Weird Euros features the work of established artists and designers like David Shrigley, Chris Simpson and Pentagram‘s Astrid Stavro, as well as rising talents such as Robyn Nicol, David Oku, Raj Dhunna and Isobel Mehta.
Each beer mat shows a different moment from the history of the UEFA European Championship – commonly known as the Euros – from strange goal celebrations to bizarre occurrences.
The competition takes place every four years between the senior men’s national teams from countries that are members of the Union of European Football Associations (UEFA).
The pair came up with the concept while watching a game and discussing their favourite World Cup moments. Working with some of their favourite designers, they created a collection of beer mats that ended up raising £20,000 for charity.
This time around, they have pulled together an even more impressive list of collaborators.
“We definitely had more of a strategy this time round,” Reid told Dezeen.
“We were very strict about who we invited as we wanted to make sure we had artists that represented all or most of the key countries from the Euros, had varied styles and all created work with a witty and dry sense of humour.”
Pentagram partner Astrid Stavro has created a matching pair of designs, calling either heads or tails, to mark a semi-final in 1968 that was decided by a coin toss.
David Shrigley’s design features England defender Stuart Pearce, who was left with a bloodied cheek after being head-butted at Euro 92.
“It was a total surprise when he popped up with that illustration and it’s amazing,” said Reid.
Another England player features on the beermat designed by artist Chris Simpson. His design shows Paul Gascoigne’s bizarre “dentist’s chair” goal celebration at Euro 96.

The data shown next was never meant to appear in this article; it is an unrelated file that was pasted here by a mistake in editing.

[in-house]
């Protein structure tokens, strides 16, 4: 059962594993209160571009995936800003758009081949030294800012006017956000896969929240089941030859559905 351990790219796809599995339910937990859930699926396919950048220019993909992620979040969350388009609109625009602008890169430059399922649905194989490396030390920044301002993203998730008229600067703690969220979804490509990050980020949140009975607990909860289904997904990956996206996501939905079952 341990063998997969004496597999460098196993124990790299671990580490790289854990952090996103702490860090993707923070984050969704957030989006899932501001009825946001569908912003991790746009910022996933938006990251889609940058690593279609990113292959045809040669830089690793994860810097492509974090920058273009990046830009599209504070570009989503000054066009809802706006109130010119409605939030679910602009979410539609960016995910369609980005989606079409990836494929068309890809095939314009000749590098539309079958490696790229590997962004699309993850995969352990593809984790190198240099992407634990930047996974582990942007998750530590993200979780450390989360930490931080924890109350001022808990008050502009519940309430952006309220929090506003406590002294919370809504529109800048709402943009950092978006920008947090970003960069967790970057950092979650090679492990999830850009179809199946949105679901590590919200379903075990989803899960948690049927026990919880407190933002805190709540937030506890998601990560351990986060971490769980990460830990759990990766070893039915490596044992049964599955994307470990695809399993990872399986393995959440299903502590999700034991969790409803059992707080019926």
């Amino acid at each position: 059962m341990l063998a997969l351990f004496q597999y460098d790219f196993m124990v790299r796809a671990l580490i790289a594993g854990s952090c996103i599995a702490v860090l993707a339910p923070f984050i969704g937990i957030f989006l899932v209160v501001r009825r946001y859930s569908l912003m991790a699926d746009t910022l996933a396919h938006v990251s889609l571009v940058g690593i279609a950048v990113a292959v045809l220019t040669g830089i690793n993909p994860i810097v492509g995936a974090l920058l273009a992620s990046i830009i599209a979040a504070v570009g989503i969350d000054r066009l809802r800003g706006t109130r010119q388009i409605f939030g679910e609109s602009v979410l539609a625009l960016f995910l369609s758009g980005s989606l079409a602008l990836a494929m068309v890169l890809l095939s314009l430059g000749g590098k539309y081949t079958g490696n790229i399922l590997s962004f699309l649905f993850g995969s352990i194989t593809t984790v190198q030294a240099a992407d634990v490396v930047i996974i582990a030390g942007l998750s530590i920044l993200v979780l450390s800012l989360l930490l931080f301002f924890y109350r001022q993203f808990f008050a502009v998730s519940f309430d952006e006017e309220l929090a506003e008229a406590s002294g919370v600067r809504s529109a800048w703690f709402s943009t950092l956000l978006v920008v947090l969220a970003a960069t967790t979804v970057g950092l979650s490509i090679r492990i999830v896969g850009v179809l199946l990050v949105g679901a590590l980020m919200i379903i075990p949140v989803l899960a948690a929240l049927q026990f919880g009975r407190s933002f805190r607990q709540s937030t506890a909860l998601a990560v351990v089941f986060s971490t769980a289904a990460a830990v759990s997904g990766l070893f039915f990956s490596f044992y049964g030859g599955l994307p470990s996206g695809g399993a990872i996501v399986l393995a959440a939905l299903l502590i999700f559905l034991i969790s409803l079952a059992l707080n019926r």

Israel Kujore’s design pays tribute to a goal celebration by Italian centre-forward Mario Balotelli. After scoring a penalty that would take his team through to the final of Euro 2012, Balotelli took off his shirt and flexed his torso like a bodybuilder.
“An absolute no no was to pick any moments that were great goals or iconic celebrations,” said Reid.
“What makes them a bit different are those moments that people all over the world would have seen and vaguely remembered as being weird and/or funny.”
“There are so many and the more we dug, the more moments we found,” he added.
“Artists helped a lot this time too; there were a few times where I’d thought I’d exhausted our list and then someone would come up with a corker.”
Other highlights include Ben Tallon‘s image of Paul the Octopus, who correctly predicting several results in Euro 2008, and Mina Owen‘s depiction of David Beckham skying a crucial penalty kick in Euro 2004.
“The illustration of that moment is executed perfectly,” said Stephenson. “The beer mat takes me back to that penalty shootout horror show, but the illustration makes me smile and remember the moment in a funnier light.”
Reid and Stephenson have teamed up with the Adidas Football Collective on the project, allowing them to raise money for a range of grassroots football charities including Goals 4 Girls and FC Not Alone.
“The aim is to open up the game to everyone, everywhere, and use football as a catalyst for change in local communities,” added Reid.
“We believe that, through football, we have the power to change lives,” he added. “Working with Adidas Football Collective, we believe they are the driving force for that change. Their work will create opportunities and tear down barriers, opening up the beautiful game to everyone.”
Japanese studio Nendo recently unveiled a build-your-own-football for kids from impoverished communities.
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